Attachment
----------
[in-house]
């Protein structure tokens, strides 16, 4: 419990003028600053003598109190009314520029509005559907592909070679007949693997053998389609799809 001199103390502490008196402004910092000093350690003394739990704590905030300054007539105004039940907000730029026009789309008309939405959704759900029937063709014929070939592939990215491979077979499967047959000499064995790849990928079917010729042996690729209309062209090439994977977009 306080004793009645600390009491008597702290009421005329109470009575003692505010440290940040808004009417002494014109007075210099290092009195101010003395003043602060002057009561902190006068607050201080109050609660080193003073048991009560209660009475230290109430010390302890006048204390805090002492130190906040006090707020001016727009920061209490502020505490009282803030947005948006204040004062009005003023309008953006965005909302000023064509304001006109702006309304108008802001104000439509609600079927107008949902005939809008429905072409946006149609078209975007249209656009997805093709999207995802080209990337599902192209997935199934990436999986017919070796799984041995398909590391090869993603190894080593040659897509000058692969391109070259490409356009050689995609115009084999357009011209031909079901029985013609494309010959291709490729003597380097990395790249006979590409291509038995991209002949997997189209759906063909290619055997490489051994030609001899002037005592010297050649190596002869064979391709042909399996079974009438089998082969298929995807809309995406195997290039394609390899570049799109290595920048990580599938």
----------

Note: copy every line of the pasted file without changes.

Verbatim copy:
[in-house]
């Protein structure tokens, strides 16, 4: 419990003028600053003598109190009314520029509005559907592909070679007949693997053998389609799809 001199103390502490008196402004910092000093350690003394739990704590905030300054007539105004039940907000730029026009789309008309939405959704759900029937063709014929070939592939990215491979077979499967047959000499064995790849990928079917010729042996690729209309062209090439994977977009 306080004793009645600390009491008597702290009421005329109470009575003692505010440290940040808004009417002494014109007075210099290092009195101010003395003043602060002057009561902190006068607050201080109050609660080193003073048991009560209660009475230290109430010390302890006048204390805090002492130190906040006090707020001016727009920061209490502020505490009282803030947005948006204040004062009005003023309008953006965005909302000023064509304001006109702006309304108008802001104000439509609600079927107008949902005939809008429905072409946006149609078209975007249209656009997805093709999207995802080209990337599902192209997935199934990436999986017919070796799984041995398909590391090869993603190894080593040659897509000058692969391109070259490409356009050689995609115009084999357009011209031909079901029985013609494309010959291709490729003597380097990395790249006979590409291509038995991209002949997997189209759906063909290619055997490489051994030609001899002037005592010297050649190596002869064979391709042909399996079974009438089998082969298929995807809309995406195997290039394609390899570049799109290595920048990580599938």